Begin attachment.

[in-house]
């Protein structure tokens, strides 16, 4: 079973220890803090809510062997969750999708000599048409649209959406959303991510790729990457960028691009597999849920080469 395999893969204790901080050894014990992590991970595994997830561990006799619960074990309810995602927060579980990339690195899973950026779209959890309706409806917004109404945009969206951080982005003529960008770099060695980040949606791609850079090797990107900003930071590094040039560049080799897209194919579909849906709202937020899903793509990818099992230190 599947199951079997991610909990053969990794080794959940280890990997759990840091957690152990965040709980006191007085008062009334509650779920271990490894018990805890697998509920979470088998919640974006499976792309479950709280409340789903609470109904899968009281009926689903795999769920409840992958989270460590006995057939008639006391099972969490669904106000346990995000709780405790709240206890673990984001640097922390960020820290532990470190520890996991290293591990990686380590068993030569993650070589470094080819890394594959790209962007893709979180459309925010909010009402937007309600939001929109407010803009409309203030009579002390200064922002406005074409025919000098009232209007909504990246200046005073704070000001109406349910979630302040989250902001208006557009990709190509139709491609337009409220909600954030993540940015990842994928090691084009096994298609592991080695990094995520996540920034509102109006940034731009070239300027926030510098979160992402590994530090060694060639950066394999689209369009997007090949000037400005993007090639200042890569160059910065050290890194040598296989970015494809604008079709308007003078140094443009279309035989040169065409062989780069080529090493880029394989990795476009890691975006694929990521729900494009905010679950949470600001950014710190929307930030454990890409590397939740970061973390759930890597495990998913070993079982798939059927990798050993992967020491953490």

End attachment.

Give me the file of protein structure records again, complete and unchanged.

[in-house]
């Protein structure tokens, strides 16, 4: 079973220890803090809510062997969750999708000599048409649209959406959303991510790729990457960028691009597999849920080469 395999893969204790901080050894014990992590991970595994997830561990006799619960074990309810995602927060579980990339690195899973950026779209959890309706409806917004109404945009969206951080982005003529960008770099060695980040949606791609850079090797990107900003930071590094040039560049080799897209194919579909849906709202937020899903793509990818099992230190 599947199951079997991610909990053969990794080794959940280890990997759990840091957690152990965040709980006191007085008062009334509650779920271990490894018990805890697998509920979470088998919640974006499976792309479950709280409340789903609470109904899968009281009926689903795999769920409840992958989270460590006995057939008639006391099972969490669904106000346990995000709780405790709240206890673990984001640097922390960020820290532990470190520890996991290293591990990686380590068993030569993650070589470094080819890394594959790209962007893709979180459309925010909010009402937007309600939001929109407010803009409309203030009579002390200064922002406005074409025919000098009232209007909504990246200046005073704070000001109406349910979630302040989250902001208006557009990709190509139709491609337009409220909600954030993540940015990842994928090691084009096994298609592991080695990094995520996540920034509102109006940034731009070239300027926030510098979160992402590994530090060694060639950066394999689209369009997007090949000037400005993007090639200042890569160059910065050290890194040598296989970015494809604008079709308007003078140094443009279309035989040169065409062989780069080529090493880029394989990795476009890691975006694929990521729900494009905010679950949470600001950014710190929307930030454990890409590397939740970061973390759930890597495990998913070993079982798939059927990798050993992967020491953490």